Go back to Brad's "exceptions" for outgrowing war - "(i) Osama bin Laden and his ilk, and (ii) missions of mercy to overthrow tyrants." Does he seriously not believe that any war, indeed every way can be sold as one of these two variants? Does he actually think that Hitler sold Barbarossa as an act of conquest and expansion? Even tyrants are smart enough to use the fig-leaf of "self-defense" and "missions of mercy" to justify their conquest. And they can usually rely on the complicity of the press - as can the US government, at least at first. Hell - two and a half years in to this disastrous war in Iraq, and the US mainstream press still insists that "staying the course" is the only option.
Brad throws down the gauntlet in his last paragraph:
Before I read any more "realists" writing about a Chinese-American cold (or hot) war in Asia, I want them to come up with an explanation of why the War of 1812 was the last Anglo-American war. Why not 54'40" or fight? The claim that "wars are almost never worth the costs, and yet states keep on fighting them" doesn't seem to apply to relationships between some states since 1850 or so.Brad's right - the question of "why war?" is the fundamental question of international relations. But he's wrong when he says the realist school has no clue: The Franco-German case is the easiest to chalk up to national interest - the USSR had tanks inside Germany, so the threat was very real for both Germany and France. I don't have research in front of me right this minute, but realist explanations for the other examples Brad cites can't be too hard to find.
The "realist" school has absolutely no clue as to why there has been no Franco-British or Anglo-American war in 190 years, no Mexican-American war in 85, and no Franco-German war in 60. The language of administration in Strasbourg is simply not something that people are willing to kill or die for these days. Which kinds of states study war (against each other at least) no more? And why not? Those are, I think, the most interesting questions in the academic study of international affairs.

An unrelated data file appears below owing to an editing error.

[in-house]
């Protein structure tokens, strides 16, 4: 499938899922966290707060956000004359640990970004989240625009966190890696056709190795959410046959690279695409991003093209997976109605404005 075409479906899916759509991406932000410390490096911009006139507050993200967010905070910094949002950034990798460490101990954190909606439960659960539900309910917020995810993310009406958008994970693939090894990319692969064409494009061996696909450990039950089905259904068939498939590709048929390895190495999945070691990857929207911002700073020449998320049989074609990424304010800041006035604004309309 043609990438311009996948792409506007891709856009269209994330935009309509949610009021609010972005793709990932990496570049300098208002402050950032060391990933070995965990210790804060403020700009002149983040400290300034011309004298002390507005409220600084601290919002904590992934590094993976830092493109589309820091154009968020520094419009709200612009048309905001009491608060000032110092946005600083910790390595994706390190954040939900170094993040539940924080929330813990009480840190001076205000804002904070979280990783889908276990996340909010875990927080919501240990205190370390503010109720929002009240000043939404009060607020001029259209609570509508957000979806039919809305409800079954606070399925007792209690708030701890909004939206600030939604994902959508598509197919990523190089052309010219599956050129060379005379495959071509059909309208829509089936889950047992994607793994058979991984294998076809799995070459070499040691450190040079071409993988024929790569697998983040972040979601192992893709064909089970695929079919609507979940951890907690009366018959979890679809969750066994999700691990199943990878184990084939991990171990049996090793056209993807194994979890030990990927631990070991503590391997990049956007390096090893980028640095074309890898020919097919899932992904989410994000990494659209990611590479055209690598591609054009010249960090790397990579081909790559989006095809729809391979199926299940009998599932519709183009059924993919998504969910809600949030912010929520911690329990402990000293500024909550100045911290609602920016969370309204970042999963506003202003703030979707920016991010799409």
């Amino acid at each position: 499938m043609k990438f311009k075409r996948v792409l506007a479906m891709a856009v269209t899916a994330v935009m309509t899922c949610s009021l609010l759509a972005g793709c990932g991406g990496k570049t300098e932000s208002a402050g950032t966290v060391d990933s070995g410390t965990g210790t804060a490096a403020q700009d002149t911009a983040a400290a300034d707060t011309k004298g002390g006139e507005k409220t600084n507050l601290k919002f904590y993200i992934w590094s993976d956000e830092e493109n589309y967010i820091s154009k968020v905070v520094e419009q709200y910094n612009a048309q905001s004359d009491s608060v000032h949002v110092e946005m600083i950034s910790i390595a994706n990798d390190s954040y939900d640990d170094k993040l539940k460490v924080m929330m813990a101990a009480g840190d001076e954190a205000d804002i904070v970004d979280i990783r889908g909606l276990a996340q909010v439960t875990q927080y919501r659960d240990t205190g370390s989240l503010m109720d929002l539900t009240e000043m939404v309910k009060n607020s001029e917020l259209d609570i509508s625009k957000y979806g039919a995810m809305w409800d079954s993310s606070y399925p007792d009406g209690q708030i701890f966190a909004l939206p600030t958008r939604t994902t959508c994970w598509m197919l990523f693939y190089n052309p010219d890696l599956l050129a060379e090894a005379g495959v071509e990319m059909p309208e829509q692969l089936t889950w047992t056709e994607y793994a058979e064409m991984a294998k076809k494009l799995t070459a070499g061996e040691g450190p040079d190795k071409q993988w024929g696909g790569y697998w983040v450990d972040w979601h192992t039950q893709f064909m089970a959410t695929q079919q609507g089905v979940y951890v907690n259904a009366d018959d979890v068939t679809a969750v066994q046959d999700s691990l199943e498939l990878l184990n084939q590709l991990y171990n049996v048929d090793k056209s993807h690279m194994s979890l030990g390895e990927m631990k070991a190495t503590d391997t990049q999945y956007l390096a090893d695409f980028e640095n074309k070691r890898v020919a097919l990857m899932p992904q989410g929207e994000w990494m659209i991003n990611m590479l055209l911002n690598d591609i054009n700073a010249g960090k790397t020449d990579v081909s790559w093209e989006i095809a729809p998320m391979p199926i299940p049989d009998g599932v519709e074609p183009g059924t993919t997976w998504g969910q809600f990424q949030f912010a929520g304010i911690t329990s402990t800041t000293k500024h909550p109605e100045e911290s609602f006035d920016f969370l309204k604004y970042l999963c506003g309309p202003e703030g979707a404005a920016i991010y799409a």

Moreover, I think the opposite argument is at least as strong - "liberals" have absolutely no clue as to why there has been none of those wars, either. That they didn't happen isn't evidence for either theory, on it's own. The liberal and realist camps are arguing over the mechanics of why they didn't happen, not the facts. Realists point to national interest, liberals point to a variety of internal and external checks on state power in democratic systems. I side with the national interest argument because the war in Iraq has absolutely demolished the idea of check on state power, at least in the Republic to the south.
The sad thing is that, like Fox Mulder, I want to believe. I'd love to think that, if the Weimar Republic had survived WWII would have been averted. Who knows - that may be true: World War II as we saw it might never have happened. But the evidence is a lot sketchier than liberals like to admit.